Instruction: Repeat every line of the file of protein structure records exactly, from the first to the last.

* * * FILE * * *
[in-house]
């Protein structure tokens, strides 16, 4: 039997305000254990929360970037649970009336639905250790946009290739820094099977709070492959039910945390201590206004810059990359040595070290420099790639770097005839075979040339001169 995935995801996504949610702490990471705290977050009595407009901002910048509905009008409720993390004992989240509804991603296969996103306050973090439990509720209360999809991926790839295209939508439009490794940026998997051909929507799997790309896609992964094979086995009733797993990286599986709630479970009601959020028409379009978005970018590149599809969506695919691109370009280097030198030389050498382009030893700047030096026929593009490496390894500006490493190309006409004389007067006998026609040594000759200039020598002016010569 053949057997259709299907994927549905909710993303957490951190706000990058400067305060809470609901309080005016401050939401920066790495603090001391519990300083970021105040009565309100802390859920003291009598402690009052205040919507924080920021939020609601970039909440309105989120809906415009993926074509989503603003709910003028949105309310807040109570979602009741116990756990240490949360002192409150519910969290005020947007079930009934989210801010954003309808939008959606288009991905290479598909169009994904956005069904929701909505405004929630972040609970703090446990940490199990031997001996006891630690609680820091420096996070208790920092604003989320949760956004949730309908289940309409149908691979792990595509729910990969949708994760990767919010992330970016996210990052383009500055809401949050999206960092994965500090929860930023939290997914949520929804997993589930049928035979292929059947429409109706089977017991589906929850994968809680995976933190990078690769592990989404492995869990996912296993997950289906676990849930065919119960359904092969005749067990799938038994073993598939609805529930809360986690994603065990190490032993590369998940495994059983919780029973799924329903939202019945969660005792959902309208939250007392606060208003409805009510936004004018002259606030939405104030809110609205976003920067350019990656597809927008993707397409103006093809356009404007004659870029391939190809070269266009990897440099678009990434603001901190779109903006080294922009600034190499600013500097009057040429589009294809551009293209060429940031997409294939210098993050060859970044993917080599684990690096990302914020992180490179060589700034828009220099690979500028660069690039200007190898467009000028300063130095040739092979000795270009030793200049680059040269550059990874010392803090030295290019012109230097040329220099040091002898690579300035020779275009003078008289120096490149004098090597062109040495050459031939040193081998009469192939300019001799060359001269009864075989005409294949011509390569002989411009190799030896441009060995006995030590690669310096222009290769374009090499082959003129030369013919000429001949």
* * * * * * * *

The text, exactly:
[in-house]
């Protein structure tokens, strides 16, 4: 039997305000254990929360970037649970009336639905250790946009290739820094099977709070492959039910945390201590206004810059990359040595070290420099790639770097005839075979040339001169 995935995801996504949610702490990471705290977050009595407009901002910048509905009008409720993390004992989240509804991603296969996103306050973090439990509720209360999809991926790839295209939508439009490794940026998997051909929507799997790309896609992964094979086995009733797993990286599986709630479970009601959020028409379009978005970018590149599809969506695919691109370009280097030198030389050498382009030893700047030096026929593009490496390894500006490493190309006409004389007067006998026609040594000759200039020598002016010569 053949057997259709299907994927549905909710993303957490951190706000990058400067305060809470609901309080005016401050939401920066790495603090001391519990300083970021105040009565309100802390859920003291009598402690009052205040919507924080920021939020609601970039909440309105989120809906415009993926074509989503603003709910003028949105309310807040109570979602009741116990756990240490949360002192409150519910969290005020947007079930009934989210801010954003309808939008959606288009991905290479598909169009994904956005069904929701909505405004929630972040609970703090446990940490199990031997001996006891630690609680820091420096996070208790920092604003989320949760956004949730309908289940309409149908691979792990595509729910990969949708994760990767919010992330970016996210990052383009500055809401949050999206960092994965500090929860930023939290997914949520929804997993589930049928035979292929059947429409109706089977017991589906929850994968809680995976933190990078690769592990989404492995869990996912296993997950289906676990849930065919119960359904092969005749067990799938038994073993598939609805529930809360986690994603065990190490032993590369998940495994059983919780029973799924329903939202019945969660005792959902309208939250007392606060208003409805009510936004004018002259606030939405104030809110609205976003920067350019990656597809927008993707397409103006093809356009404007004659870029391939190809070269266009990897440099678009990434603001901190779109903006080294922009600034190499600013500097009057040429589009294809551009293209060429940031997409294939210098993050060859970044993917080599684990690096990302914020992180490179060589700034828009220099690979500028660069690039200007190898467009000028300063130095040739092979000795270009030793200049680059040269550059990874010392803090030295290019012109230097040329220099040091002898690579300035020779275009003078008289120096490149004098090597062109040495050459031939040193081998009469192939300019001799060359001269009864075989005409294949011509390569002989411009190799030896441009060995006995030590690669310096222009290769374009090499082959003129030369013919000429001949």